The prose of Dr Johnson, its techniques, characteristics and forms (With special reference to its Latin elements and Johnson's personality)

Duncanson, Robert Alexander (1978) The prose of Dr Johnson, its techniques, characteristics and forms (With special reference to its Latin elements and Johnson's personality). MLitt(R) thesis, University of Glasgow.

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Three main approaches to Johnson are biographical, generic and historical criticism. Passages from his works, his distrust of fiction, and his love of biography recommend the first. His original readers' ignorance of him, his works' failure to represent fully what we now know of him, and the counter claims of context and genre challenge it. The generic method, which emphasizes the role of the writer as a disinterested barrister, is supported by Johnson's recognition of genre lore and the bulk of personation in his work, but Johnson was devoted to the moral imperative of truth, incompetent in role-playing, and consistent in his expressed opinions. Historical criticism, which notes Johnson's artistic aim of instruction by delight, over-values didacticism, and is aesthetically incomplete. Each method is pertinent only as it clarifies the appeal of his texts to an ideal untutored reader. The biographer may use Johnson's works to explain his life, the critic should use his biography to interpret his works. Despite their different dispositions and their historical inaccuracies, the main authorities for Johnson's life and character concur about his personality. They admit his remarkable aggression, but also insist on his almost indiscriminate charity, Johnson's aggression is the mark of a man critically insure of his worth. Johnson was essentially solitary, and hostile, even in dealings with his mother and wife. Freudians give the best descriptive elucidation of his behaviour, that he suffered from an obsessional neurosis. This view of Johnson's character suggests what to expect in his prose; a controlled use of language, which avoids authorial inferiority, and employs an almost ritually prescribed recurrence of devices. Although Johnson's Latin learning is impressive, he was, like many Augustans, selective in his veneration of the ancients. His imitations of Juvenal suggest that moral caution made him perceive imperfectly Juvenal's ironic tone. Macaulay's view of Johnson's Latinate diction as a defensive public gesture is not fully satisfactory, nor is Nichol Smith's view of Johnson's Latin poetry as a protected means of expressing private feelings, but clearly Johnson does use Latin as a defensive measure. Johnson is in practice a linguistic conservative. His English prose is Ciceronian. His age fostered intellectual conservatism, a belief in human uniformity, and the invariability of moral values. Latin contributes to Johnson's vocabulary, effecting dignity and generality by abstraction and scientific imagery, and to his rhythm where the fixed stress in polysyllables enforces that disciplined formality which the analysis of his personality might lead one to expect. Johnson's images are to be judged not by the standards of an Academy, but by his own five criteria; propriety, generality, coherence, parallelism, and tradition. Johnson's written images are impeccable in propriety, less excellent in generality, and more than adequate in coherence. In parallelism he is seldom to be censured, and his respect for tradition is indubitable. Inconsistency does obtain between his criteria, but he adheres to them closely and pleases our reason without indulging our fancy to excess. By observing these limits he achieves the power of narrow splendid clarity. Johnson's use of and feeling for rhythm has been generally disapproved, perhaps partly because of his critical attitude towards rhythmical effects, his scepticism about the accommodating of sound to sense, and his firm disbelief in literary inspiration, perhaps partly because he excelled in a particular type of rhythm which corresponded to his obsessional personality, but which, in its isochronism, and its use of amplification and expansion contradicts the modem idea of English style. The pleasure given by Johnson's rhythms may be analysed in, terms of novelty, beauty, and greatness, but is particularly located in our perception of a tension between his hard words and rhythms and his easy images and sentiments. He is read with effort, but pleasure. Johnson is to be judged not by his beliefs, which are hardly peculiar to him, but by his manner of expressing them. The age of Johnson revered decorum, and he is justified by a decorum which is neither dramatic nor generic but a common internal verbal fitness, or interior propriety of parts in a sentence. Textual explication of Rambler 145 suggests how Johnson power reveals itself. Ultimately he is to be judged and justified only in our experience of reading him.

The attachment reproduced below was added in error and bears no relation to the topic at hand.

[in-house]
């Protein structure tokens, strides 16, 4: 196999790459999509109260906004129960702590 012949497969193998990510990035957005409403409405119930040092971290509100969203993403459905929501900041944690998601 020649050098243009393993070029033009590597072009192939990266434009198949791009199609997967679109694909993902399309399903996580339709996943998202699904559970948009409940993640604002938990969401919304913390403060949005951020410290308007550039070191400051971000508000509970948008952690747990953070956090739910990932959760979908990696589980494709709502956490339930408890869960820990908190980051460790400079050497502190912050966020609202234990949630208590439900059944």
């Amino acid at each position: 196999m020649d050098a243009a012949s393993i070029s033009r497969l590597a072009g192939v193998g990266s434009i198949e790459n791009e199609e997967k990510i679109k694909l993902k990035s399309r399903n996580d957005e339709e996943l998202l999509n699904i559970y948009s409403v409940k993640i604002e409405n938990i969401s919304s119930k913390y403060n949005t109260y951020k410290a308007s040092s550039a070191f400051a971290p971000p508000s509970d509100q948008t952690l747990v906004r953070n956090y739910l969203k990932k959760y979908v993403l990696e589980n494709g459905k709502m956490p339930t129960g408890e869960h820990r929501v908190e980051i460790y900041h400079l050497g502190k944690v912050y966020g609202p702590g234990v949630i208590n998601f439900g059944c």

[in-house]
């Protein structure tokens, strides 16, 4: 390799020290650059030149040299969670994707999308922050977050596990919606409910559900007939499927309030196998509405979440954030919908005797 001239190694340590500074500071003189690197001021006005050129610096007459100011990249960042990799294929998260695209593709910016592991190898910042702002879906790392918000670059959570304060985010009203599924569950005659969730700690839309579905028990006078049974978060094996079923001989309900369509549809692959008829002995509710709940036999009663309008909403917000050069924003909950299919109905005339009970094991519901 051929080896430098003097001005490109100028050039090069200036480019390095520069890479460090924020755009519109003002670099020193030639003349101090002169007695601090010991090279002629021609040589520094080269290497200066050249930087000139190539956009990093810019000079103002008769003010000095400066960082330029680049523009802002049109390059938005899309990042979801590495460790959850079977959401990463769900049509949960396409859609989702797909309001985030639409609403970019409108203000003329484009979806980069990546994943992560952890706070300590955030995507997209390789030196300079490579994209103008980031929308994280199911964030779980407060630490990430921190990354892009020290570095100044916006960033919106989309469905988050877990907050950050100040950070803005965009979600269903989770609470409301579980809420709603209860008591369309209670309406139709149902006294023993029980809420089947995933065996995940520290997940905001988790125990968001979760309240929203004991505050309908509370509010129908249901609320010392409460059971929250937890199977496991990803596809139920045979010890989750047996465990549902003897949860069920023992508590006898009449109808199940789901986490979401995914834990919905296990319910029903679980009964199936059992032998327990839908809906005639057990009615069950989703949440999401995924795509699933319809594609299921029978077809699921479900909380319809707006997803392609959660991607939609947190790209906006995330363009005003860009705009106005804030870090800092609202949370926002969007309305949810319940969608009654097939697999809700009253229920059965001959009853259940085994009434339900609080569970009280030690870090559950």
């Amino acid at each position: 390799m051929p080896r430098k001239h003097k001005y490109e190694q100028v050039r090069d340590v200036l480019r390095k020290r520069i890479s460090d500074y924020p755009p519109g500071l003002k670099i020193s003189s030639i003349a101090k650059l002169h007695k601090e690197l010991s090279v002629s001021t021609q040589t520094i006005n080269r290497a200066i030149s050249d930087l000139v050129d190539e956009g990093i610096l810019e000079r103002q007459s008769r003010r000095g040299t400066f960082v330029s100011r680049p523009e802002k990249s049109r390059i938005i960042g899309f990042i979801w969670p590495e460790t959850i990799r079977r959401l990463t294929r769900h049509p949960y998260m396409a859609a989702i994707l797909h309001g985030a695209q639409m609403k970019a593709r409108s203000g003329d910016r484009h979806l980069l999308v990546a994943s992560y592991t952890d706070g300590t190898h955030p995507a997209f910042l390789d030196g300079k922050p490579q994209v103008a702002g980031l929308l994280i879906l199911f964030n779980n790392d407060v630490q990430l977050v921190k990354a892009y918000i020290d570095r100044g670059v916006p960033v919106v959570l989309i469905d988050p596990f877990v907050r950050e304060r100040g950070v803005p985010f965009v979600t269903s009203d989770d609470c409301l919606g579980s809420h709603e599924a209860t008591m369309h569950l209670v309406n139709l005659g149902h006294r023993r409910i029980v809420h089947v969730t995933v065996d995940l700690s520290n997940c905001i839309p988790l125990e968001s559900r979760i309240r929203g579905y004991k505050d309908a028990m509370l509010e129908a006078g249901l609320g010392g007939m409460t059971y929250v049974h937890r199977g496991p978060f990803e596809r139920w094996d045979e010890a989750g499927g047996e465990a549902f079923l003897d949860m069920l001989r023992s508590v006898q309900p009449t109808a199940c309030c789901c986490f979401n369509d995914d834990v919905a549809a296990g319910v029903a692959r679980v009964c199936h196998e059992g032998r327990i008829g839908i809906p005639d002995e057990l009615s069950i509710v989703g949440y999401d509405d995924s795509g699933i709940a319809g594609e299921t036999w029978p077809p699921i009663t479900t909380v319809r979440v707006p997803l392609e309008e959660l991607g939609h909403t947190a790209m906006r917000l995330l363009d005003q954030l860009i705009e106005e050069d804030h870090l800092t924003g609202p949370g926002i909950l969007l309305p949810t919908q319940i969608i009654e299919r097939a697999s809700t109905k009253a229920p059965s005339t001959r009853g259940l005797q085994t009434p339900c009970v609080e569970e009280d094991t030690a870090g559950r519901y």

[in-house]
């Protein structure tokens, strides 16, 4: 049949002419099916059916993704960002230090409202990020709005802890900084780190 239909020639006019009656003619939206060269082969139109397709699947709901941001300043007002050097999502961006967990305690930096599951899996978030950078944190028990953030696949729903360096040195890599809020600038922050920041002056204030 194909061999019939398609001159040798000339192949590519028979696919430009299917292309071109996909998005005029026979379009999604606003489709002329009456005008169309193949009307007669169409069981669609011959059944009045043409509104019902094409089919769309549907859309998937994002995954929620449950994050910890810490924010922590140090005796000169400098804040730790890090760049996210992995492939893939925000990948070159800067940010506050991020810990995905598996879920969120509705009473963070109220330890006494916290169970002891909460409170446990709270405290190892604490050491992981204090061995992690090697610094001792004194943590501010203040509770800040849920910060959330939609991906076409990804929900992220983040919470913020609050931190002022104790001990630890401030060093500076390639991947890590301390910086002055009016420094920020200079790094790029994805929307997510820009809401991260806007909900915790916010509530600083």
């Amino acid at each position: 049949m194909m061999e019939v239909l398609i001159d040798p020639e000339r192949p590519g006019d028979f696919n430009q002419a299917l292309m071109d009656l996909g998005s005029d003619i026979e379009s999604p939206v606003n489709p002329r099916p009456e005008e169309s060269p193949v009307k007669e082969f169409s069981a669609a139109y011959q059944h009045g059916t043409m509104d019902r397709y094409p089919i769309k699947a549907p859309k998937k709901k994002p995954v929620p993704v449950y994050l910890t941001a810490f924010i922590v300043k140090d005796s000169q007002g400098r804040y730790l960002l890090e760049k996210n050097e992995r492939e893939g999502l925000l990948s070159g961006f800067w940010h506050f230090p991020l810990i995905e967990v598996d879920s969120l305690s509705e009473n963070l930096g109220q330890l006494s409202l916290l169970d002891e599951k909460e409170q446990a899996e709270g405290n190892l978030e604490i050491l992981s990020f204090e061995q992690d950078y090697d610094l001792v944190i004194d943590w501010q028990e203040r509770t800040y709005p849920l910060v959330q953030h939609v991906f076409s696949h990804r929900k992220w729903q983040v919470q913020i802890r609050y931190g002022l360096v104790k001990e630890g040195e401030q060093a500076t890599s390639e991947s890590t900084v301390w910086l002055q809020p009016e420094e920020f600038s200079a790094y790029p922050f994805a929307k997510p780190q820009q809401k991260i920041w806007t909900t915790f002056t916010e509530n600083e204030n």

Item Type: Thesis (MLitt(R))
Qualification Level: Masters
Additional Information: Adviser: T F Wharton
Keywords: British & Irish literature
Date of Award: 1978
Depositing User: Enlighten Team
Unique ID: glathesis:1978-73176
Copyright: Copyright of this thesis is held by the author.
Date Deposited: 14 Jun 2019 08:56
Last Modified: 14 Jun 2019 08:56

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